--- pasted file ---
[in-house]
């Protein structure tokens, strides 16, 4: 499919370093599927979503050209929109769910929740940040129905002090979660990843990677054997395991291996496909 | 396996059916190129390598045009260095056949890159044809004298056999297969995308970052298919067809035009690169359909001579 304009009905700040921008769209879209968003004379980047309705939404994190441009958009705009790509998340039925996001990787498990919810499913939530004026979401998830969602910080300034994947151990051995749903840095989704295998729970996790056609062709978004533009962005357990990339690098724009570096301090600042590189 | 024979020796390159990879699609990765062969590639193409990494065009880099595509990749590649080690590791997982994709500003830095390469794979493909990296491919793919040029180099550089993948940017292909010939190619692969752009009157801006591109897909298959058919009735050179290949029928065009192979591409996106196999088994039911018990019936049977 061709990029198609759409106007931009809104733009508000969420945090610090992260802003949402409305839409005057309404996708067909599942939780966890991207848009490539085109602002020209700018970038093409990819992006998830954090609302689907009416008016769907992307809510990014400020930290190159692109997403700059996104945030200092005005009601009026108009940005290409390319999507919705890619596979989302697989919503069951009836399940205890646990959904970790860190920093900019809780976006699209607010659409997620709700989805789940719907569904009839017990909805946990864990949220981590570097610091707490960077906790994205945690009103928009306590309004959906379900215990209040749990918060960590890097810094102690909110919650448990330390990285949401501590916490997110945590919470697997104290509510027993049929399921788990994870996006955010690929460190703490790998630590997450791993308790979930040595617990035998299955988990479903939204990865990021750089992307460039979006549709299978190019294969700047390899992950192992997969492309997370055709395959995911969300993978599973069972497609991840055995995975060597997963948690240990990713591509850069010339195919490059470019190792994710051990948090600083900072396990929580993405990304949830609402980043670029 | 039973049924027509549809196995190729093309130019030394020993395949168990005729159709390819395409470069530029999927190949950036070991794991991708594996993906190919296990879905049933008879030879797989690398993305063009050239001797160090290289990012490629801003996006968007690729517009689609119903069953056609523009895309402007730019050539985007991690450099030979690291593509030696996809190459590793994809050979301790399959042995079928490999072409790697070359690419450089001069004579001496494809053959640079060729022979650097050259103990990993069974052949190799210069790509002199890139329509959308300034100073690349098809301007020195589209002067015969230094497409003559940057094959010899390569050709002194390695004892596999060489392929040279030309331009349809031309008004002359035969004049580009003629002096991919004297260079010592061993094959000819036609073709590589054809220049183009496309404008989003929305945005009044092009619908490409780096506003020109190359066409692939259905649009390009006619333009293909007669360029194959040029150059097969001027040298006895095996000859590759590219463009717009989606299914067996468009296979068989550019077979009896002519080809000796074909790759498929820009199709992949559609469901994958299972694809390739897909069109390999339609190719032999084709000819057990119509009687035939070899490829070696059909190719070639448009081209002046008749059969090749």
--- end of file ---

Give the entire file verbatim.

[in-house]
């Protein structure tokens, strides 16, 4: 499919370093599927979503050209929109769910929740940040129905002090979660990843990677054997395991291996496909 | 396996059916190129390598045009260095056949890159044809004298056999297969995308970052298919067809035009690169359909001579 304009009905700040921008769209879209968003004379980047309705939404994190441009958009705009790509998340039925996001990787498990919810499913939530004026979401998830969602910080300034994947151990051995749903840095989704295998729970996790056609062709978004533009962005357990990339690098724009570096301090600042590189 | 024979020796390159990879699609990765062969590639193409990494065009880099595509990749590649080690590791997982994709500003830095390469794979493909990296491919793919040029180099550089993948940017292909010939190619692969752009009157801006591109897909298959058919009735050179290949029928065009192979591409996106196999088994039911018990019936049977 061709990029198609759409106007931009809104733009508000969420945090610090992260802003949402409305839409005057309404996708067909599942939780966890991207848009490539085109602002020209700018970038093409990819992006998830954090609302689907009416008016769907992307809510990014400020930290190159692109997403700059996104945030200092005005009601009026108009940005290409390319999507919705890619596979989302697989919503069951009836399940205890646990959904970790860190920093900019809780976006699209607010659409997620709700989805789940719907569904009839017990909805946990864990949220981590570097610091707490960077906790994205945690009103928009306590309004959906379900215990209040749990918060960590890097810094102690909110919650448990330390990285949401501590916490997110945590919470697997104290509510027993049929399921788990994870996006955010690929460190703490790998630590997450791993308790979930040595617990035998299955988990479903939204990865990021750089992307460039979006549709299978190019294969700047390899992950192992997969492309997370055709395959995911969300993978599973069972497609991840055995995975060597997963948690240990990713591509850069010339195919490059470019190792994710051990948090600083900072396990929580993405990304949830609402980043670029 | 039973049924027509549809196995190729093309130019030394020993395949168990005729159709390819395409470069530029999927190949950036070991794991991708594996993906190919296990879905049933008879030879797989690398993305063009050239001797160090290289990012490629801003996006968007690729517009689609119903069953056609523009895309402007730019050539985007991690450099030979690291593509030696996809190459590793994809050979301790399959042995079928490999072409790697070359690419450089001069004579001496494809053959640079060729022979650097050259103990990993069974052949190799210069790509002199890139329509959308300034100073690349098809301007020195589209002067015969230094497409003559940057094959010899390569050709002194390695004892596999060489392929040279030309331009349809031309008004002359035969004049580009003629002096991919004297260079010592061993094959000819036609073709590589054809220049183009496309404008989003929305945005009044092009619908490409780096506003020109190359066409692939259905649009390009006619333009293909007669360029194959040029150059097969001027040298006895095996000859590759590219463009717009989606299914067996468009296979068989550019077979009896002519080809000796074909790759498929820009199709992949559609469901994958299972694809390739897909069109390999339609190719032999084709000819057990119509009687035939070899490829070696059909190719070639448009081209002046008749059969090749």